While elucidating the terminological problem of Freud's "thing itself," Laplanche proceeds to define this terminology in a referential way. This "referentiality" causes his terminology to call into question Freud's terminology so that the two distinct terminologies derive from each other. While these terminologies expose a certain conflict, their derivation comes to focus all the reader's attention on their conflict and their opposition, so that their schematic construct displaces the attention from the context of their emergence and their differentiation throughout Laplanche's reading. A certain opposition between the terminologies is constantly reinforced, since it is that very tension that supports Laplanche's method. The colon following the clause, “At such moments, we are faced with a ‘terminological’ problem that engages the thing itself”(which looks like a sentence that could exits on its own), enables Laplanche to linger on the sentence so as to explain and illustrate the terminological ambiguity any reader faces when in contact with Freud’s terminology. Laplanche’s illustration is fully displayed to the reader by the pause resonant in the colon, which along with the comma establishes the agency by which Laplanche reveals and specifies the terminological "referentilality" of Freudian concepts. The opinion marker, “in our view,” enclosed between the colon and the comma, enables Laplanche to establish his agency by going beyond facing Freud text and by touching the language that constructs and structure the concept formulated in the text. In doing so, he effects a turn into the sentence that allows him to inhabit a place from which he exerts the double action of undoing and redoing Freud’ terminology so as to establish the "referentiality" between his method of interpretation and Freud's terminological procedures. In embedding himself in the sentence through the "objective" expression of his opinion which is illustrated by the possessive personal pronoun “our,” Laplanche chains Freudian terms with his own in conceptual pairs. This binary operation is performed and at the same time destroyed by the colon, which signal an apposition between the two independent clauses of the sentence. As such, the tension orchestrated by the binary operation of the sentence has as its result the effect of erasing the speculative nature of Laplanche's derivation from Freud. The sentence soothes the tension created by its binary structure in the second clause into an economy, where Freud’s controlled and intended “conceptual oppositions” function systematically within the general economy of Freud's works. The structural apposition of the two terms, "thing" and "slippage," resembles and to a certain degree repeats the production of a specific vocabulary, where the placement of the terms determines not only a synchronic dimension, but a diachronic one, as well.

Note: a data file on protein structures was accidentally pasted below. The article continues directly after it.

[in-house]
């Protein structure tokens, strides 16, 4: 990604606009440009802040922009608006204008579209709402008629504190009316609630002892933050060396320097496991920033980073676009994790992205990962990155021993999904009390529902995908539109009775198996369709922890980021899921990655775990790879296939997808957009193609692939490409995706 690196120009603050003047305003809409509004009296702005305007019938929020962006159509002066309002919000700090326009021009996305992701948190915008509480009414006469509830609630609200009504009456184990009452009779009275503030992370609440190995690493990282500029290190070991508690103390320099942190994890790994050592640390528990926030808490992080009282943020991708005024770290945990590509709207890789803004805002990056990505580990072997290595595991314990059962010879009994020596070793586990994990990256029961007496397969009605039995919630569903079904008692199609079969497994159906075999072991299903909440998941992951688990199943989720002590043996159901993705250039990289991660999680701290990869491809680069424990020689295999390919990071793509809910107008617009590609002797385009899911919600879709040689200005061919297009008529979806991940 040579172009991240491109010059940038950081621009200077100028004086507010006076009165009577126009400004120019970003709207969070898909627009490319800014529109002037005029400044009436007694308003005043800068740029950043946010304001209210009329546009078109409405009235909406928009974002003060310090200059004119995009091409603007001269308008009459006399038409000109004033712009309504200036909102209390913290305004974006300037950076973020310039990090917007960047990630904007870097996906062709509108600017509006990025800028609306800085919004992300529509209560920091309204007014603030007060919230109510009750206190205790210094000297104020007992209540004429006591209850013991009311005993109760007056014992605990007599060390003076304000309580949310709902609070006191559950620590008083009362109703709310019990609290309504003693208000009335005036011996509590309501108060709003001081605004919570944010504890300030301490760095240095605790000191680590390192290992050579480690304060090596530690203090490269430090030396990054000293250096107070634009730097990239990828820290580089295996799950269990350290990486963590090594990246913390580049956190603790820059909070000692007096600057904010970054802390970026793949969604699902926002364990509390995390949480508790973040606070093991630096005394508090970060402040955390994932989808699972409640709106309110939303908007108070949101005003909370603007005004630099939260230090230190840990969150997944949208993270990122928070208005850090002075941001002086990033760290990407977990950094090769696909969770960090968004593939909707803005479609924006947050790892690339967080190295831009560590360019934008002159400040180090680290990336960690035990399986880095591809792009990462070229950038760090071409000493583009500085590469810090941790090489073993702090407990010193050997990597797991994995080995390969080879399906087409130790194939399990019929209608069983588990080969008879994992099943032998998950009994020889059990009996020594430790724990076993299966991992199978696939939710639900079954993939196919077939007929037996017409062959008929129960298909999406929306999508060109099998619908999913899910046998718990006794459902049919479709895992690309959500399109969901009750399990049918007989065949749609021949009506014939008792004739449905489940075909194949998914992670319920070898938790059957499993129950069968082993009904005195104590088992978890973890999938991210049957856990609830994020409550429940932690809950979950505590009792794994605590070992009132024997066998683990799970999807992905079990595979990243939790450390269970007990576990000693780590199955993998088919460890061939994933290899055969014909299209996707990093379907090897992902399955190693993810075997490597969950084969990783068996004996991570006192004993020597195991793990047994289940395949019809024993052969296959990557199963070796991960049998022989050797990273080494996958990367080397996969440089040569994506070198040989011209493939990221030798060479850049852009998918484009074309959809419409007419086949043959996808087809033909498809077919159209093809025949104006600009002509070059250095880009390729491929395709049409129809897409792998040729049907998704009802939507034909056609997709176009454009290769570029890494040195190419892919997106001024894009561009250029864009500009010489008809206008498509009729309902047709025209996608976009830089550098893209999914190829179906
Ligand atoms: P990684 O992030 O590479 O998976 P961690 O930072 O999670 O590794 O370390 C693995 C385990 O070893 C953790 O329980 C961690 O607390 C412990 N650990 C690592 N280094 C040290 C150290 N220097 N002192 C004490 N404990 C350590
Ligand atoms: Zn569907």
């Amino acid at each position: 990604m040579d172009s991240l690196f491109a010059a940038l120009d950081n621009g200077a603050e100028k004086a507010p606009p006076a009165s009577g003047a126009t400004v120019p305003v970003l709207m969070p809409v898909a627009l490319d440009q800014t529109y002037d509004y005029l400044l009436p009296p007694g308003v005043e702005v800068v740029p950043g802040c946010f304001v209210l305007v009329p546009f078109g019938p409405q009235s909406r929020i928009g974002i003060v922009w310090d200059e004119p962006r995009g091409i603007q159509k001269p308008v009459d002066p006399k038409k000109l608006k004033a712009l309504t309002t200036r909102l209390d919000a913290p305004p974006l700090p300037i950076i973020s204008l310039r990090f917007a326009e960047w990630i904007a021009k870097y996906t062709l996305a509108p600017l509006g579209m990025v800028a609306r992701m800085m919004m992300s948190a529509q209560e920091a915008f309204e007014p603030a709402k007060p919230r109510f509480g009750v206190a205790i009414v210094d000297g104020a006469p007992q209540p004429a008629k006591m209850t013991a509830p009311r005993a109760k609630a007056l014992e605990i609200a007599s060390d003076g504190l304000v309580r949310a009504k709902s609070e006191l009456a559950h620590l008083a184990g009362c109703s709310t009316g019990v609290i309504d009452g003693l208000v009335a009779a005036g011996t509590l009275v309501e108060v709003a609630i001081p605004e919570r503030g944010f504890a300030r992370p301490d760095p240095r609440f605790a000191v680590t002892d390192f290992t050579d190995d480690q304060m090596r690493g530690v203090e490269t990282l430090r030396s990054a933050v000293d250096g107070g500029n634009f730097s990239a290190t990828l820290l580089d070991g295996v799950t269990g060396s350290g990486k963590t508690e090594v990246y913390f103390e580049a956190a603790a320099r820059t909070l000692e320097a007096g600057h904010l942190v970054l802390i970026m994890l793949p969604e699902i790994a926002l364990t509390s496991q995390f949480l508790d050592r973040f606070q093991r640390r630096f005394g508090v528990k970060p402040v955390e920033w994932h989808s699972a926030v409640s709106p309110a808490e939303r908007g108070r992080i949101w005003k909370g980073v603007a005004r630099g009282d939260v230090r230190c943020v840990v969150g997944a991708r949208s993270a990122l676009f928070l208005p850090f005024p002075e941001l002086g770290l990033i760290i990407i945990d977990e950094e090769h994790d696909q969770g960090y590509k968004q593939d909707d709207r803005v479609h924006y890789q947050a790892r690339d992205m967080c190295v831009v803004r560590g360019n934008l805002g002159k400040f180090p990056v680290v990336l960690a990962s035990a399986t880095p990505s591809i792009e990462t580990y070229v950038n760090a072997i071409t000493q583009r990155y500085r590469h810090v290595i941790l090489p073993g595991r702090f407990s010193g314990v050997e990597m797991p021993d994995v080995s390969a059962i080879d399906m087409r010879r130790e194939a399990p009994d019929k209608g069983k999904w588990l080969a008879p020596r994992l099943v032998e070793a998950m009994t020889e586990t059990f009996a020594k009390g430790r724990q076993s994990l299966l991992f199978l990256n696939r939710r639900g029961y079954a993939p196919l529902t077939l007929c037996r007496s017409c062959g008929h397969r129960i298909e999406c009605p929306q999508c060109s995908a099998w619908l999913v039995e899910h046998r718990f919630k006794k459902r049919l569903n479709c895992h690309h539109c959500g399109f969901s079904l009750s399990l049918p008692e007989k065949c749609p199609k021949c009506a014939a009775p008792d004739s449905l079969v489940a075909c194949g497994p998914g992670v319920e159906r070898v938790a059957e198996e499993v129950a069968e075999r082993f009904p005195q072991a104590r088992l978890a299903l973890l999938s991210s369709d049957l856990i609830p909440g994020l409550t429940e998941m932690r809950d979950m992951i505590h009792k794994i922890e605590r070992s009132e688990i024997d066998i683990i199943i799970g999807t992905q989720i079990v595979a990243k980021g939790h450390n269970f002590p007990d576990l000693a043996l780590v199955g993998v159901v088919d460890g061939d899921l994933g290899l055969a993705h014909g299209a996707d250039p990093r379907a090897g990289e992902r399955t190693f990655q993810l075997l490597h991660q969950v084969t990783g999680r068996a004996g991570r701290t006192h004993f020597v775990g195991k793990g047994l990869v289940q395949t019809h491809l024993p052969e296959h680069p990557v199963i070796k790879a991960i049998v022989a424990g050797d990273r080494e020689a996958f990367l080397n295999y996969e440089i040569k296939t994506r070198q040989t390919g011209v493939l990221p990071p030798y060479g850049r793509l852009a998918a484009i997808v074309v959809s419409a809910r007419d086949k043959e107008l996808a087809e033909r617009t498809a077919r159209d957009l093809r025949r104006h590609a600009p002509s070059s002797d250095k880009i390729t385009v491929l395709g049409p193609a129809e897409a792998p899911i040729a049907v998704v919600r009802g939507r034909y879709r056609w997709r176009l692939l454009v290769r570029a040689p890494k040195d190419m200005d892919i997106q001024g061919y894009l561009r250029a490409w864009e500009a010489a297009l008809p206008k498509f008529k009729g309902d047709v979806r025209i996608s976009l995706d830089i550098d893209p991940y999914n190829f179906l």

The italic part of the sentence culminates and renders more precise the methodological tension that have been raised regarding Laplanche's derivation from Freud, as the major axe of the structural system of the sentence. The italic tones the Freud's conceptual oppositions to their function in relation to the slippage of Laplanche method of derivation, by their simultaneous function of movement and support. Within the terminological derivation engendered by the movement of anaclisis or propping, there seems to be a paradoxical movement. On one hand, the use of a term such as propping, which both structures and moves the derivation, implies that the relation of the two terms while conflictual is not at the same time dialectical. The value of propping seems to lie exactly in its avoidance of a strictly dialectical opposition. The very notion of propping suggests that the leaning of derivation and propping on each other does not constitute a dialectical opposition in the traditional sense. The advantage of using propping, of putting emphasis on it in Freud's text is clearly apparent in the discussion of the genesis of sexuality that is envisaged by Laplanche as a movement of deviation from the instinctual processes. Laplanche's insistence on developing the implications of propping underlying Freud's text gives important results, insofar as it qualifies the derivation of the drive in relation to the vital instincts: "the fact that emergent sexuality attaches itself to and is propped upon another process which is both similar and profoundly divergent: the sexual drive is propped upon a nonsexual, vital function or, as Freud formulates it in terms that defy all additional commentary, upon a 'bodily function essential to life' " (16).